Just Got Promoted How to Handle Office Politics

Just Got Promoted? How to Handle Office Politics

 

 

Congratulations!

 

After years of hard work and coping up with difficult bosses, you finally got the promotion! You get that long-awaited raise, big fat bonus, nice little office, and a coveted parking space.

 

However, after drinking champagne and treating the family out to dinner, you must finally face the long road ahead: bigger responsibilities, longer working hours, and, the trickiest part of them all, dealing with more people.

 

Here are some pointers to help you in dealing with people:

 

First things first, do not let your position get into your head. Do you remember how you hated this boss for being so condescending or another boss for being so out of touch? Letting your position or title control your interactions with other people is the surest way to gain enemies!

 

Previous bosses are good sources of “what NOT to do” when you are in similar position. Remember things that you liked about the bosses you have had. List down your rants and raves and this will serve as your “what to do and not to do” list.

 

Ever had a boss that embarrassed you in front of other people but never praised you if you did something good? Make a note to praise and give credit in public and reprimand in private. Did you ever have a boss who is a slave-driver devil who wears Prada? Have you had one who left you alone and clueless and was too lax? Make a note to be firm with your subordinates but do not breathe down their necks.

 

Make the list as comprehensive as possible and read it regularly, if only to make sure that you are not making the same mistakes your other bosses did.

 

Treat your subordinates well. It might not have occurred to you, but a well-performing employee under your supervision now might overtake you and become your boss in the future. You will never want to be in the position where your whipping boy might get hold of the whip and turn the tables on you. Here is your best bet: let go of the whip.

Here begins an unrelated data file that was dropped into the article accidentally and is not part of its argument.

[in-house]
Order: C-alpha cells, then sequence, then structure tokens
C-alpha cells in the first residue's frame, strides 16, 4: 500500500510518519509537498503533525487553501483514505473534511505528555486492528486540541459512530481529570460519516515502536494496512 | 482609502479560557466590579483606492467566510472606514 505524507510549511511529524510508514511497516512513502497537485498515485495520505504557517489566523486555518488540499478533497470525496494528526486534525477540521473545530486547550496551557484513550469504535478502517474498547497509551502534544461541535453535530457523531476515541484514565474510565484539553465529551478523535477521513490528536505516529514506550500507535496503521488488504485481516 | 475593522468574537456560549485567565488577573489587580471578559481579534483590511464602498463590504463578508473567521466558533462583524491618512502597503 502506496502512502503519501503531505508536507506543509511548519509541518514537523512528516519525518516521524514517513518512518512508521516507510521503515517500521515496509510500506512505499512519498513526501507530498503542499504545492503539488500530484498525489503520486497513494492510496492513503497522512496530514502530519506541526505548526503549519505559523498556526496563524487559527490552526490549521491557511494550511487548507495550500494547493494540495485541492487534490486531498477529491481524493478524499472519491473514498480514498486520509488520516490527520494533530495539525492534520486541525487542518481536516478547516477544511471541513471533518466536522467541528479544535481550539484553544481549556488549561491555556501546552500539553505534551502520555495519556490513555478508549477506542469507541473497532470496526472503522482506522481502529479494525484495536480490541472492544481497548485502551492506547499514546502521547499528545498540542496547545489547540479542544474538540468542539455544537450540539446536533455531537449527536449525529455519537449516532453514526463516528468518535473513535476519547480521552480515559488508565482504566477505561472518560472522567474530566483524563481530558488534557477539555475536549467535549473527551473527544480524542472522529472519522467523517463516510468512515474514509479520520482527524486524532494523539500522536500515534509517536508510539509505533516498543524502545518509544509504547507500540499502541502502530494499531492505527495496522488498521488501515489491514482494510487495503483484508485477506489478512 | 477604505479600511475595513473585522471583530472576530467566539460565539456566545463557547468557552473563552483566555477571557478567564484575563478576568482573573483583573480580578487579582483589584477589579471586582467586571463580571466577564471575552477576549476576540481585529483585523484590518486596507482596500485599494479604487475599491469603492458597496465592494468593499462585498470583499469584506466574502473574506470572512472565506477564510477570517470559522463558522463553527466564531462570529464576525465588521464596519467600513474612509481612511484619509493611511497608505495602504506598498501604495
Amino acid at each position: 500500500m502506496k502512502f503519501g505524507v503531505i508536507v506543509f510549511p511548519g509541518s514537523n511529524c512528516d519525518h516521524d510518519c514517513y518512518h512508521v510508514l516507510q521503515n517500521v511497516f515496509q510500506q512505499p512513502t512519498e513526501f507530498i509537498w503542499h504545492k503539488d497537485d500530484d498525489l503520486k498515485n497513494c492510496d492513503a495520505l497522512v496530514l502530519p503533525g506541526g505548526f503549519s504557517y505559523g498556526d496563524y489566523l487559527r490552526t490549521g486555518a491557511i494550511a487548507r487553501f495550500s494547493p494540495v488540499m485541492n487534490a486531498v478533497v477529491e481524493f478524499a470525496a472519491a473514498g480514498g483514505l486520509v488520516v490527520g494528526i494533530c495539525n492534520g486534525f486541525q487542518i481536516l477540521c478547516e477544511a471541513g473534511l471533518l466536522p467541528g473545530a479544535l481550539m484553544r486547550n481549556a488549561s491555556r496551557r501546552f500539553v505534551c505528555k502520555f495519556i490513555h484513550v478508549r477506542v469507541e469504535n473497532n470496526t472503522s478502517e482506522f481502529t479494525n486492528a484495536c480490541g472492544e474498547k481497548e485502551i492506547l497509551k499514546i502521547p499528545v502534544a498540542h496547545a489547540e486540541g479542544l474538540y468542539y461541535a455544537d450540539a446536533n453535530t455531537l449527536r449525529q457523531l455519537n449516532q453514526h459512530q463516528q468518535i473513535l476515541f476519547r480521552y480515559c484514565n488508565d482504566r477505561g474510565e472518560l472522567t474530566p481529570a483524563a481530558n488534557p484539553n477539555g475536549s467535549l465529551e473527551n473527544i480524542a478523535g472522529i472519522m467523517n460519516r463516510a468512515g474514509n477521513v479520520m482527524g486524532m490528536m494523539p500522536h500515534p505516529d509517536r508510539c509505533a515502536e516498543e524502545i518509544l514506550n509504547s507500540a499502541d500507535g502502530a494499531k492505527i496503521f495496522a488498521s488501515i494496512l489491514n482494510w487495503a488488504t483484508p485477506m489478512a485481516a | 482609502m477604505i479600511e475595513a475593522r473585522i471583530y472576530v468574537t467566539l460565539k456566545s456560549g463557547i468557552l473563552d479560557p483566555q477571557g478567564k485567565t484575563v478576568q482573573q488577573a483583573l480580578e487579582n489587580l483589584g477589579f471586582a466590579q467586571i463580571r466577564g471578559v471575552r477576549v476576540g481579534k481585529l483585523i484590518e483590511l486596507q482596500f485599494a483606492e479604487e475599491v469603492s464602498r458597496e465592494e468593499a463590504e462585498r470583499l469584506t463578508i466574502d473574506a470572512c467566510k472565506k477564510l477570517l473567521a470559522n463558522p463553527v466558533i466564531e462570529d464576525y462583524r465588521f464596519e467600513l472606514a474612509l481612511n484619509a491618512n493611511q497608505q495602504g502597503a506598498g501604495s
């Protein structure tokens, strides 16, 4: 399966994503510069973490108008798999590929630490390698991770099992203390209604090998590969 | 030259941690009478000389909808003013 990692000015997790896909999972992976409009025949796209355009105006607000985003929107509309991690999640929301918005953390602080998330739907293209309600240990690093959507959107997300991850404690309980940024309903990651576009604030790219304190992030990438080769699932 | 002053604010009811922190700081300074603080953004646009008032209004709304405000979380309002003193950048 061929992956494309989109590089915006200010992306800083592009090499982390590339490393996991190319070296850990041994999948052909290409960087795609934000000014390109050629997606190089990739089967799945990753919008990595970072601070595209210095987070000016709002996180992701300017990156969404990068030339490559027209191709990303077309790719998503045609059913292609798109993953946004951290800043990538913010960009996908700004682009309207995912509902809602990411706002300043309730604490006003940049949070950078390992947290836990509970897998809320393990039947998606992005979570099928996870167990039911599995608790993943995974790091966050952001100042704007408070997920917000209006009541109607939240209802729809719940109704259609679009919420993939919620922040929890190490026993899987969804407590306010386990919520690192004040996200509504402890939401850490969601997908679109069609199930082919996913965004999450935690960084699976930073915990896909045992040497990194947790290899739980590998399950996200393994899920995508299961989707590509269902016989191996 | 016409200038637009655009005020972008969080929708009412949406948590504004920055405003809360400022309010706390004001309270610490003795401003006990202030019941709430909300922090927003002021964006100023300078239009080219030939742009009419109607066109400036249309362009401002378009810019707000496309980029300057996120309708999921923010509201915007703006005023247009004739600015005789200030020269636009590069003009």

Imagine this, you find yourself in a situation where a “more senior” subordinate – one who is older and has worked longer in your company or someone that was bypassed for promotion, becomes your worst detractor. Sometimes these people would just drop lines for you to hear, but other times they become outright adversarial and would question every single rule you lay down, idea you present, or policy that you enforce.

 

To wiggle out of this tight spot, you must convince this person that you recognize his seniority. The best way to do this is to give him greater responsibilities or even share some of your responsibilities with him. Recognize his expertise (or at least what he claims to be his expertise!) by sharing responsibility. This is a win-win situation for you. If he delivers, then you would have found yourself a good assistant. If he doesn’t deliver, everybody will know and he will be forced to put his foot where his mouth is.

 

Perhaps the most important thing to keep in mind when you become a boss is to remember where you came from. While few people would like to remember their drudgeries in the rank-and-file, it is important to remember your list of how you wished to be treated by your boss. Merely playing by that rule will not only make you a better supervisor, or manager, or chairman; it will also makes you a good leader.